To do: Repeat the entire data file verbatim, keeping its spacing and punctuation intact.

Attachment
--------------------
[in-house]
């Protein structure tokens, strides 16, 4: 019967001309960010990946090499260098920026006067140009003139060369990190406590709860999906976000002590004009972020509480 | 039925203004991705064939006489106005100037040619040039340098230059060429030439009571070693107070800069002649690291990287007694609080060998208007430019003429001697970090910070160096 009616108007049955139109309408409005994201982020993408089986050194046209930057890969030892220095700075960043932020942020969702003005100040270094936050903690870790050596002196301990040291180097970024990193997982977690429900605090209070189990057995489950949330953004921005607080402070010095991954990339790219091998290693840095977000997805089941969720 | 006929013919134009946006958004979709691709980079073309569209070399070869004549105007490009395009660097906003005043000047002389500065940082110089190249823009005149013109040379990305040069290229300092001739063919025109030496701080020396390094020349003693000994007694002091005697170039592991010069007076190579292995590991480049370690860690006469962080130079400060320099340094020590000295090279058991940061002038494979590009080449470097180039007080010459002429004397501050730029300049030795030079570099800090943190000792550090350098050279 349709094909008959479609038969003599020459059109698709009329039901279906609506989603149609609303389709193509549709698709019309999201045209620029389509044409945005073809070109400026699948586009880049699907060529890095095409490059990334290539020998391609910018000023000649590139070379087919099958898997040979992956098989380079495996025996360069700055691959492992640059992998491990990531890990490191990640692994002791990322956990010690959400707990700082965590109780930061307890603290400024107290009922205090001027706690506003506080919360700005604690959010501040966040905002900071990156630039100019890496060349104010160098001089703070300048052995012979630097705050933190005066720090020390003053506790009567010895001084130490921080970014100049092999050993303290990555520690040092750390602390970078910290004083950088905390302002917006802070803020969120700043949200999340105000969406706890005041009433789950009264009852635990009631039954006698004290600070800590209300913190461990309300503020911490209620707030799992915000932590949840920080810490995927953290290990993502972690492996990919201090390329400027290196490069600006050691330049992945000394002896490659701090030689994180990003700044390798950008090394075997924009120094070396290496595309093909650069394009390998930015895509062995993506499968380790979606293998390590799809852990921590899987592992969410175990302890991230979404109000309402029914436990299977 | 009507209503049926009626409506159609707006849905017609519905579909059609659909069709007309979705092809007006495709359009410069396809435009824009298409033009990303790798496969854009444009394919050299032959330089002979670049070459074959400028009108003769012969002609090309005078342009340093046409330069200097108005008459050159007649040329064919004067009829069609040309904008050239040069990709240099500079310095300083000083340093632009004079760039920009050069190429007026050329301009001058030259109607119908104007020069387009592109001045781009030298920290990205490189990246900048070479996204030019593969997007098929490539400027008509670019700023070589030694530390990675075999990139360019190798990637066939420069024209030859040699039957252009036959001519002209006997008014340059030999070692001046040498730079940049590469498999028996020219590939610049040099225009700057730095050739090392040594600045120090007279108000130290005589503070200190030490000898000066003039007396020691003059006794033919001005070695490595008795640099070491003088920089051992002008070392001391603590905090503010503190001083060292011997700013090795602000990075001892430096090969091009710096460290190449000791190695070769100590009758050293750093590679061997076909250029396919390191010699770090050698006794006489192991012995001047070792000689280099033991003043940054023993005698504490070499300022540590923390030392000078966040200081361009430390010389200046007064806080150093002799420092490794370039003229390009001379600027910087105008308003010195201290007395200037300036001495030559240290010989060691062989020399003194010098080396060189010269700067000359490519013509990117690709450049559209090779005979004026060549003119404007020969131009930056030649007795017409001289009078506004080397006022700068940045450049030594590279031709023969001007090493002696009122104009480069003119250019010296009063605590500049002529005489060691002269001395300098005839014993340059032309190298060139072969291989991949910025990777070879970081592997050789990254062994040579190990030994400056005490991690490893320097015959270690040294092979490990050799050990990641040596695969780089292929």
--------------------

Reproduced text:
[in-house]
């Protein structure tokens, strides 16, 4: 019967001309960010990946090499260098920026006067140009003139060369990190406590709860999906976000002590004009972020509480 | 039925203004991705064939006489106005100037040619040039340098230059060429030439009571070693107070800069002649690291990287007694609080060998208007430019003429001697970090910070160096 009616108007049955139109309408409005994201982020993408089986050194046209930057890969030892220095700075960043932020942020969702003005100040270094936050903690870790050596002196301990040291180097970024990193997982977690429900605090209070189990057995489950949330953004921005607080402070010095991954990339790219091998290693840095977000997805089941969720 | 006929013919134009946006958004979709691709980079073309569209070399070869004549105007490009395009660097906003005043000047002389500065940082110089190249823009005149013109040379990305040069290229300092001739063919025109030496701080020396390094020349003693000994007694002091005697170039592991010069007076190579292995590991480049370690860690006469962080130079400060320099340094020590000295090279058991940061002038494979590009080449470097180039007080010459002429004397501050730029300049030795030079570099800090943190000792550090350098050279 349709094909008959479609038969003599020459059109698709009329039901279906609506989603149609609303389709193509549709698709019309999201045209620029389509044409945005073809070109400026699948586009880049699907060529890095095409490059990334290539020998391609910018000023000649590139070379087919099958898997040979992956098989380079495996025996360069700055691959492992640059992998491990990531890990490191990640692994002791990322956990010690959400707990700082965590109780930061307890603290400024107290009922205090001027706690506003506080919360700005604690959010501040966040905002900071990156630039100019890496060349104010160098001089703070300048052995012979630097705050933190005066720090020390003053506790009567010895001084130490921080970014100049092999050993303290990555520690040092750390602390970078910290004083950088905390302002917006802070803020969120700043949200999340105000969406706890005041009433789950009264009852635990009631039954006698004290600070800590209300913190461990309300503020911490209620707030799992915000932590949840920080810490995927953290290990993502972690492996990919201090390329400027290196490069600006050691330049992945000394002896490659701090030689994180990003700044390798950008090394075997924009120094070396290496595309093909650069394009390998930015895509062995993506499968380790979606293998390590799809852990921590899987592992969410175990302890991230979404109000309402029914436990299977 | 009507209503049926009626409506159609707006849905017609519905579909059609659909069709007309979705092809007006495709359009410069396809435009824009298409033009990303790798496969854009444009394919050299032959330089002979670049070459074959400028009108003769012969002609090309005078342009340093046409330069200097108005008459050159007649040329064919004067009829069609040309904008050239040069990709240099500079310095300083000083340093632009004079760039920009050069190429007026050329301009001058030259109607119908104007020069387009592109001045781009030298920290990205490189990246900048070479996204030019593969997007098929490539400027008509670019700023070589030694530390990675075999990139360019190798990637066939420069024209030859040699039957252009036959001519002209006997008014340059030999070692001046040498730079940049590469498999028996020219590939610049040099225009700057730095050739090392040594600045120090007279108000130290005589503070200190030490000898000066003039007396020691003059006794033919001005070695490595008795640099070491003088920089051992002008070392001391603590905090503010503190001083060292011997700013090795602000990075001892430096090969091009710096460290190449000791190695070769100590009758050293750093590679061997076909250029396919390191010699770090050698006794006489192991012995001047070792000689280099033991003043940054023993005698504490070499300022540590923390030392000078966040200081361009430390010389200046007064806080150093002799420092490794370039003229390009001379600027910087105008308003010195201290007395200037300036001495030559240290010989060691062989020399003194010098080396060189010269700067000359490519013509990117690709450049559209090779005979004026060549003119404007020969131009930056030649007795017409001289009078506004080397006022700068940045450049030594590279031709023969001007090493002696009122104009480069003119250019010296009063605590500049002529005489060691002269001395300098005839014993340059032309190298060139072969291989991949910025990777070879970081592997050789990254062994040579190990030994400056005490991690490893320097015959270690040294092979490990050799050990990641040596695969780089292929």